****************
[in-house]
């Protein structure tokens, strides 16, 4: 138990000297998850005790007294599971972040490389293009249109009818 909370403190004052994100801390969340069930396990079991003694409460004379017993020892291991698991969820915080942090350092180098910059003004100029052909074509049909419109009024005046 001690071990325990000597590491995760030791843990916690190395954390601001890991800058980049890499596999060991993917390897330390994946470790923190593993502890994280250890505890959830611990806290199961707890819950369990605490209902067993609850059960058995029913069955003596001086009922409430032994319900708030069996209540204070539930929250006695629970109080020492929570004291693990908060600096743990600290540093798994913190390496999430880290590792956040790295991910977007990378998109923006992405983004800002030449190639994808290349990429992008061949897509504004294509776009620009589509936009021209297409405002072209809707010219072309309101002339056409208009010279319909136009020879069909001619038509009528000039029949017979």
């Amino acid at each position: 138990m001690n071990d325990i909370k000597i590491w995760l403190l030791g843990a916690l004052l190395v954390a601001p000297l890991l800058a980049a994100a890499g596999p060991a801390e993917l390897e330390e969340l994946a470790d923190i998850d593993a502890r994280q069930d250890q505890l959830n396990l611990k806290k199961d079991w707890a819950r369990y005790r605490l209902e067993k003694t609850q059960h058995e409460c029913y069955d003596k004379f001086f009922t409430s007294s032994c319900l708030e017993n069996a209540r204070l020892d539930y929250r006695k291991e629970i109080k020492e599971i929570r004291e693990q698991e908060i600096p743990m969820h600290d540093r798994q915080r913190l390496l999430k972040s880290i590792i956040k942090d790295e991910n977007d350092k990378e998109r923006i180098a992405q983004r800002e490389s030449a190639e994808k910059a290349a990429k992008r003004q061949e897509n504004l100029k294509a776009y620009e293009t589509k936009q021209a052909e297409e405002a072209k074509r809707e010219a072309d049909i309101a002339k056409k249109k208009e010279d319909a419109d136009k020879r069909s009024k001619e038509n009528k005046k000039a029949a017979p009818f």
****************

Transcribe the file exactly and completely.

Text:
[in-house]
């Protein structure tokens, strides 16, 4: 138990000297998850005790007294599971972040490389293009249109009818 909370403190004052994100801390969340069930396990079991003694409460004379017993020892291991698991969820915080942090350092180098910059003004100029052909074509049909419109009024005046 001690071990325990000597590491995760030791843990916690190395954390601001890991800058980049890499596999060991993917390897330390994946470790923190593993502890994280250890505890959830611990806290199961707890819950369990605490209902067993609850059960058995029913069955003596001086009922409430032994319900708030069996209540204070539930929250006695629970109080020492929570004291693990908060600096743990600290540093798994913190390496999430880290590792956040790295991910977007990378998109923006992405983004800002030449190639994808290349990429992008061949897509504004294509776009620009589509936009021209297409405002072209809707010219072309309101002339056409208009010279319909136009020879069909001619038509009528000039029949017979």
């Amino acid at each position: 138990m001690n071990d325990i909370k000597i590491w995760l403190l030791g843990a916690l004052l190395v954390a601001p000297l890991l800058a980049a994100a890499g596999p060991a801390e993917l390897e330390e969340l994946a470790d923190i998850d593993a502890r994280q069930d250890q505890l959830n396990l611990k806290k199961d079991w707890a819950r369990y005790r605490l209902e067993k003694t609850q059960h058995e409460c029913y069955d003596k004379f001086f009922t409430s007294s032994c319900l708030e017993n069996a209540r204070l020892d539930y929250r006695k291991e629970i109080k020492e599971i929570r004291e693990q698991e908060i600096p743990m969820h600290d540093r798994q915080r913190l390496l999430k972040s880290i590792i956040k942090d790295e991910n977007d350092k990378e998109r923006i180098a992405q983004r800002e490389s030449a190639e994808k910059a290349a990429k992008r003004q061949e897509n504004l100029k294509a776009y620009e293009t589509k936009q021209a052909e297409e405002a072209k074509r809707e010219a072309d049909i309101a002339k056409k249109k208009e010279d319909a419109d136009k020879r069909s009024k001619e038509n009528k005046k000039a029949a017979p009818f």